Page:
The conclusion that we should take from all of this is that the debate is finally over. There is clear and verifiable evidence of climate change underway and the direct relationship of human activity to this phenomenon. For those who raise the point that there has been climate change in the past and that this is natural, guess again. Yes, there has been climate change and it has taken place over hundreds of years. There is no precedent for what we are currently experiencing. This is something new and it is dangerous. And it is something that may envelope humanity in our current life-times, not to mention the life-times of our children.

January 8, 2019 Posted by | 2 WORLD, climate change | Leave a comment

Can the Green New Deal be saved? — Beyond Nuclear International

Congressional progressives and youth activists delivered it. Democratic leadership killed it. What happens now?

via Can the Green New Deal be saved? — Beyond Nuclear International

January 8, 2019 Posted by | Uncategorized | Leave a comment

Building a solar-powered Ethiopia — Beyond Nuclear International

Samson Tsegaye’s solar program has transformed lives

via Building a solar-powered Ethiopia — Beyond Nuclear International

January 8, 2019 Posted by | Uncategorized | Leave a comment

Good on the Morning Star for reporting that there is opposition to this Coal Plan… —

Originally posted on Keep Cumbrian Coal in the Hole: MORNING STAR Friday January 4th 2019 by Peter Lazenby “PLANS to sink the first new deep coal mine in Britain for decades are being backed by the National Union of Mineworkers. The support comes in the face of intense opposition from environmental campaigners, who will protest…

via Good on the Morning Star for reporting that there is opposition to this Coal Plan… —

January 8, 2019 Posted by | Uncategorized | Leave a comment

USA Veterans Dept refuses disability benefits to nuclear worker despite their own doctors diagnosing radiation-caused throat cancer

Navy veteran with throat cancer continues uphill fight with VA for disability benefits, By,  January 05, 2019

Charlotte veteran Dan Parks has been fighting with the Department of Veterans Affairs for five years to get disability benefits.”This has been an uphill battle all the way,” Parks said. Parks showed WSOC-TV paperwork from multiple doctors who determined his throat cancer was caused by exposure to ionizing radiation during his service in the Navy.

He took care of guns and ammunition in the early 1970s, including in an area that housed nuclear torpedo heads.

Now, because of the cancer, his larynx and thyroid were removed.

Twenty-four years after his diagnosis, he still has side effects and takes 18 pills a day, and the VA denies his disability benefits. “If the VA won’t respect their own doctors’ decisions, who does a guy turn to?” Parks asked.

“I’m not trying to bother anybody out of anything,” Parks said. “I just want what is owed to me.”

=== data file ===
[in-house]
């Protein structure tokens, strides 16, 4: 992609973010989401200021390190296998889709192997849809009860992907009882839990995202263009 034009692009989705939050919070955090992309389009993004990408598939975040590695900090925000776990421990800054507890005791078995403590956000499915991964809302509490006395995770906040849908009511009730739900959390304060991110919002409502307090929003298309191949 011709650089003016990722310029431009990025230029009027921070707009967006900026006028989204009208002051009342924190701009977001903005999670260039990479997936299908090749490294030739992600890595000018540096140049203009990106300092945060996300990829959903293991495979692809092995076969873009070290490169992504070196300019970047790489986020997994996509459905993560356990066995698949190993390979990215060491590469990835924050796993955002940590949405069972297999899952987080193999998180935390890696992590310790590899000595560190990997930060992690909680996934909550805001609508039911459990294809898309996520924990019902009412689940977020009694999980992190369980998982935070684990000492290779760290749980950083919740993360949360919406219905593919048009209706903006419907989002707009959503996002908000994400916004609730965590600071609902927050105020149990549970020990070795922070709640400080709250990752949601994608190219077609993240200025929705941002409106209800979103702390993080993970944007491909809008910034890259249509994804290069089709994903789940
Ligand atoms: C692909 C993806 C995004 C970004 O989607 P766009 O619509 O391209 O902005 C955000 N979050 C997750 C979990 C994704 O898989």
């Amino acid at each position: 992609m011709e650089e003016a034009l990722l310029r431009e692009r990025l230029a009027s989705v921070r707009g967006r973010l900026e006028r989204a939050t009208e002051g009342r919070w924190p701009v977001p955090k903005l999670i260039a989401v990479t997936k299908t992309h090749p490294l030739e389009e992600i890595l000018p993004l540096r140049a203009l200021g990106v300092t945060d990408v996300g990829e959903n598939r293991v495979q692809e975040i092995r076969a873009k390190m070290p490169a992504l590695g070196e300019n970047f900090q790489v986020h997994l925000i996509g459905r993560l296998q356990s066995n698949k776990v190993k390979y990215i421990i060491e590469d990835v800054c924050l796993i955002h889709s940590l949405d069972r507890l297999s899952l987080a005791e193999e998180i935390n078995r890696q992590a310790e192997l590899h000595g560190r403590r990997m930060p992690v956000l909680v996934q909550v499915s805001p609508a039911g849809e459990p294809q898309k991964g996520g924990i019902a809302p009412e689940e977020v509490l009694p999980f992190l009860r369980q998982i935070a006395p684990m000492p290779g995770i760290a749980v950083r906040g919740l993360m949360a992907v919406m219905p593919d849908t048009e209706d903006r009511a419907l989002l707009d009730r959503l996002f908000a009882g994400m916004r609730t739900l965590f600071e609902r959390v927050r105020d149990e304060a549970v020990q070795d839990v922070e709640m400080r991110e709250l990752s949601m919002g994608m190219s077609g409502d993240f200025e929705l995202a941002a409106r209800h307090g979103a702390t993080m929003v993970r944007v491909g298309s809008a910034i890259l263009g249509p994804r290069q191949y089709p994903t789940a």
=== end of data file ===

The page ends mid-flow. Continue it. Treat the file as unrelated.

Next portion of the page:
Parks has received help from both Sen. Thom Tillis and Rep. Alma Adams.

He’s hoping they can help again as he starts the process for benefits all over.

The VA has not yet responded to WSOC-TV.

Parks has been in the appeals process, but just in the past month, he received a letter from the VA that states it couldn’t find his transcript and he has to start over in his request for disability benefits.

“You feel like a criminal. You served your country,” Parks said.

Because of the burden from medical bills and ongoing health needs, Parks has trouble paying his bills every week and says disability benefits would make a huge difference.

January 8, 2019 Posted by | health | Leave a comment

China reportedly tests powerful non-nuclear weapon  8 Jan 19

China has tested one of the most powerful non-nuclear weapons in existence, according to state media. Video released by the Xinhua news agency shows the testing of the massive bomb, dubbed the Chinese ‘Mother of All Bombs’.

January 8, 2019 Posted by | China, weapons and war | Leave a comment

Extreme weather shuts down Dounreay nuclear site: all 1,200 staff have been evacuated

Dounreay nuclear site closed due to high winds David McPhee,  7 Jan 19The Dounreay nuclear site has been closed due to extremely high winds, according to a spokeswoman.

The site was officially closed at 1pm after the bosses took advice from the Met Office.

All 1,200 staff have been evacuated after winds had battered the nuclear site for a couple of hours.

A spokeswoman for Dounreay Site Restoration (DSRL) said “the safety of staff was paramount”, adding that DSRL “take their lead from the Met Office, resulting in us officially closing the site at 1pm this afternoon.”

DSRL are decommissioning the site at a cost of £2.32 billion. – 07/01/2019

January 8, 2019 Posted by | safety, UK | Leave a comment

Unusual damage to UK nuclear submarine

January 8, 2019 Posted by | incidents, UK | Leave a comment